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'My distress at not being able to fix things for mum' - Julia's Story

Trying to Soften the Edges

In Autumn 2015, my mother woke up one morning and didn’t recognise the house she had lived in for 20 years. Initially bewildered by her dramatic decline and fluctuating levels of confusion and lucidity, the doctors diagnosed vascular dementia. After six weeks in hospital, she was transferred to a care home.

Over the two and a half years since then, I have learned a lot about dementia and how to soften its edges. I moved to be near my mum in Wales. My married life, my work and my health have all been affected.

From the very first, mum was terrified about being on her own in her new surroundings. Distressed to see her so vulnerable, I was keen to visit regularly until she settled in. Increasingly, I spent more time in her home in Porthcawl, South Wales, away from my home and husband in Brighton. My job involved working from home, which made this easier.

Initially, I was optimistic about an innovative method called Contented Dementia, described in a book by Oliver James. It provides helpful insights and guidance on how best to support someone with dementia. The hospital consultant in charge of elderly care worked with us to implement a Contented Dementia plan for mum. It has helped with my day-to-day dealings with her but hasn’t prevented my mother’s emotional meltdowns or improved her care, when I’m not there.

My distress at not being able to fix things for mum began to impact on my own health almost immediately. Within just a few weeks of mum going into hospital, I was admitted to A&E in the same hospital. I had a kidney infection and sepsis. My husband shuttled between the two wards.

Another infection in January 2017 (severe pneumonia this time) resulted in sepsis again, and another 10 days in hospital! The day after I left hospital, I learned I was to lose my job; perhaps a blessing in disguise. I was probably buckling under the pressure of caring for mum and working full-time. An important lesson for carers is that you really should take care of yourself before you can look after anybody else. I have always taken care of my health, but now I am more tuned into the emotional fallout of caring for mum. Meditation helps me to recalibrate and take time out.

I have attended various training events and researched dementia-care initiatives online in the hope of learning how to support mum better. I regularly try different activities to improve mum’s wellbeing, including exercise, singing and colouring. I also ensure mum gets to do the things that matter most to her: walks in the country, attending church services, and staying in touch with old friends. When occupied in these kinds of activities mum is energised and happy.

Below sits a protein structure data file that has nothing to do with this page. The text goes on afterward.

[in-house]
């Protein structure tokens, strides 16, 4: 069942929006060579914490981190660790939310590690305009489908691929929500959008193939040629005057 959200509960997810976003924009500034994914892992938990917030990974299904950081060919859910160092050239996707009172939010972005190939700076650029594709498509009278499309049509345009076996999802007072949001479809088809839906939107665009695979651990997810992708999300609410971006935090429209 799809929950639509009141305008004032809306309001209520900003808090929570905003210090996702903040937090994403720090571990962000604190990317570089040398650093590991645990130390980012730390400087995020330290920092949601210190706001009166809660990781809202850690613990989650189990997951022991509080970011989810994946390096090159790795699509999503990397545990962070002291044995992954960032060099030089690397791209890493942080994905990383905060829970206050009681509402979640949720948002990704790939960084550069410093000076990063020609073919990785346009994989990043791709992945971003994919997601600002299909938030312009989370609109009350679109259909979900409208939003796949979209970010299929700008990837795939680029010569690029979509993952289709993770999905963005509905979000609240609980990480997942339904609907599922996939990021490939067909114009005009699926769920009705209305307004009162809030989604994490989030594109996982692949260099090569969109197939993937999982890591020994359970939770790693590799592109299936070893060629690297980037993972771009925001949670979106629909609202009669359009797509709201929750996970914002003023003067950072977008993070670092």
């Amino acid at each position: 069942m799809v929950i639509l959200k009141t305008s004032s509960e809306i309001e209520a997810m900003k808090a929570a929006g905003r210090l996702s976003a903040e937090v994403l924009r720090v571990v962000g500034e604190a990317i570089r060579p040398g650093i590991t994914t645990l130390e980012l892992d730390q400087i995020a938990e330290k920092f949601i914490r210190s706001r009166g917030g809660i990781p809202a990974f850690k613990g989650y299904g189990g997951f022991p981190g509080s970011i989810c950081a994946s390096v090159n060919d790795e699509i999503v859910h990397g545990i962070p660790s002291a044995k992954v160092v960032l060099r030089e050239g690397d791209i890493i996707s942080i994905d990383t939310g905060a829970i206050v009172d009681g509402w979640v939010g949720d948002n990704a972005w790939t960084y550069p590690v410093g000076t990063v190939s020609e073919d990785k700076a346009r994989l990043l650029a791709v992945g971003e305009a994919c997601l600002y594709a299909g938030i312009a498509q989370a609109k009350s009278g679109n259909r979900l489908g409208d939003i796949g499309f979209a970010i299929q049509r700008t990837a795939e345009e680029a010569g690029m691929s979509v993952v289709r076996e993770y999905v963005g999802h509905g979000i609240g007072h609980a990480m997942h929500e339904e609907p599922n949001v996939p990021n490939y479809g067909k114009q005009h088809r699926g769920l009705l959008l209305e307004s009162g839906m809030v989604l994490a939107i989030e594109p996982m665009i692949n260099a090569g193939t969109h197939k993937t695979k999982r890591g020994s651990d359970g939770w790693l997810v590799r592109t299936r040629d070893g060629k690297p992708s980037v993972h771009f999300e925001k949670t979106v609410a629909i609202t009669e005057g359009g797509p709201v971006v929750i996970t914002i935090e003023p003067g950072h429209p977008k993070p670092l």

I use breathing exercises and meditation to help mum through times of anxiety (they help me too!). I joined an online community of people affected by dementia and started a blog to share what I learn.

So, two and a half years on from the original diagnosis, how are things going? Not great. Mum still hasn’t settled. She doesn’t recognise her own room, or the care home she’s living in. She frequently wants to leave, and gets very distressed when she discovers she is locked in. She is always desperately relieved to see me. When I leave she often says, ‘Julia, I’m scared,’ which breaks my heart.

While I believe the home is good in many ways, it doesn’t seem to provide individual care tailored to the needs of each resident.  There is a body of best practice knowledge and skills which I don’t see implemented by the staff, lovely and caring though they are. I think the training is lacking. They could do a lot to reduce distress, but simply don’t know how.

Concerned about preserving mum’s rights under the Mental Capacity Act 2015, I withdrew my support for the Deprivation of Liberty Safeguards. In the next couple of months there will be a Best Interests meeting, organised by Social Services, to revisit my mother’s case and review the best options for her.

Meanwhile, my life is in limbo. There are many upsides to living in my mum’s home town, but I am a long way from my home, and my career is on hold. I am increasingly drawn to the idea of moving back to Brighton, and taking mum with me.

My distress at not being able to fix things for mum began to impact on my own health almost immediately. Within just a few weeks of mum going into hospital, I was admitted to A&E in the same hospital

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